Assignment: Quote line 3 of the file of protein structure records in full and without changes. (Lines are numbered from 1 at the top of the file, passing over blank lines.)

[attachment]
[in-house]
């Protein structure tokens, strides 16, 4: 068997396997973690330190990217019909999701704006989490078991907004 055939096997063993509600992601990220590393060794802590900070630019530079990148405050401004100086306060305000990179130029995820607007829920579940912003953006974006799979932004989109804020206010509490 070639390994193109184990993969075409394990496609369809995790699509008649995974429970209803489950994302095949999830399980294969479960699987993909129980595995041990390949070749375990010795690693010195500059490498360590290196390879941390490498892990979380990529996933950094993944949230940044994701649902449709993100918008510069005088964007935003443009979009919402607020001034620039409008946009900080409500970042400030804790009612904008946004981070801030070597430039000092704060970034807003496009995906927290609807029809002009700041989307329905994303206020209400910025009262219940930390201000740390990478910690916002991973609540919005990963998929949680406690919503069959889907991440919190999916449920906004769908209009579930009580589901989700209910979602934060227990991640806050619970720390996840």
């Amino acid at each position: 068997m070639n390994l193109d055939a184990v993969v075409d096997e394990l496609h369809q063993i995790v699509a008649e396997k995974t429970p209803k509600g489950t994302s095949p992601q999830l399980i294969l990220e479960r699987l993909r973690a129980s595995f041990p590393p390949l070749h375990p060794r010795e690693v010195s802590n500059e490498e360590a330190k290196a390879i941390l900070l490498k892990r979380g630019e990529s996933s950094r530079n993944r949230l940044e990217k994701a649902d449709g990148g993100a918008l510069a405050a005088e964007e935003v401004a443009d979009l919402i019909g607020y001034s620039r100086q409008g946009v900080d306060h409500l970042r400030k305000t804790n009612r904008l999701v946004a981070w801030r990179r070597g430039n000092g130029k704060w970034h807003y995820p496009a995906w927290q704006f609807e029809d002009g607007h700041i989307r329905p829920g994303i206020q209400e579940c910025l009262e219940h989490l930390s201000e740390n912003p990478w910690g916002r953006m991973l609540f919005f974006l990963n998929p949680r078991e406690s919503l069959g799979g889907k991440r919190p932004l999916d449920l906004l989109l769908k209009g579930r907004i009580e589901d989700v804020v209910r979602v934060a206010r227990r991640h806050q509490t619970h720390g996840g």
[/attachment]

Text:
């Amino acid at each position: 068997m070639n390994l193109d055939a184990v993969v075409d096997e394990l496609h369809q063993i995790v699509a008649e396997k995974t429970p209803k509600g489950t994302s095949p992601q999830l399980i294969l990220e479960r699987l993909r973690a129980s595995f041990p590393p390949l070749h375990p060794r010795e690693v010195s802590n500059e490498e360590a330190k290196a390879i941390l900070l490498k892990r979380g630019e990529s996933s950094r530079n993944r949230l940044e990217k994701a649902d449709g990148g993100a918008l510069a405050a005088e964007e935003v401004a443009d979009l919402i019909g607020y001034s620039r100086q409008g946009v900080d306060h409500l970042r400030k305000t804790n009612r904008l999701v946004a981070w801030r990179r070597g430039n000092g130029k704060w970034h807003y995820p496009a995906w927290q704006f609807e029809d002009g607007h700041i989307r329905p829920g994303i206020q209400e579940c910025l009262e219940h989490l930390s201000e740390n912003p990478w910690g916002r953006m991973l609540f919005f974006l990963n998929p949680r078991e406690s919503l069959g799979g889907k991440r919190p932004l999916d449920l906004l989109l769908k209009g579930r907004i009580e589901d989700v804020v209910r979602v934060a206010r227990r991640h806050q509490t619970h720390g996840g």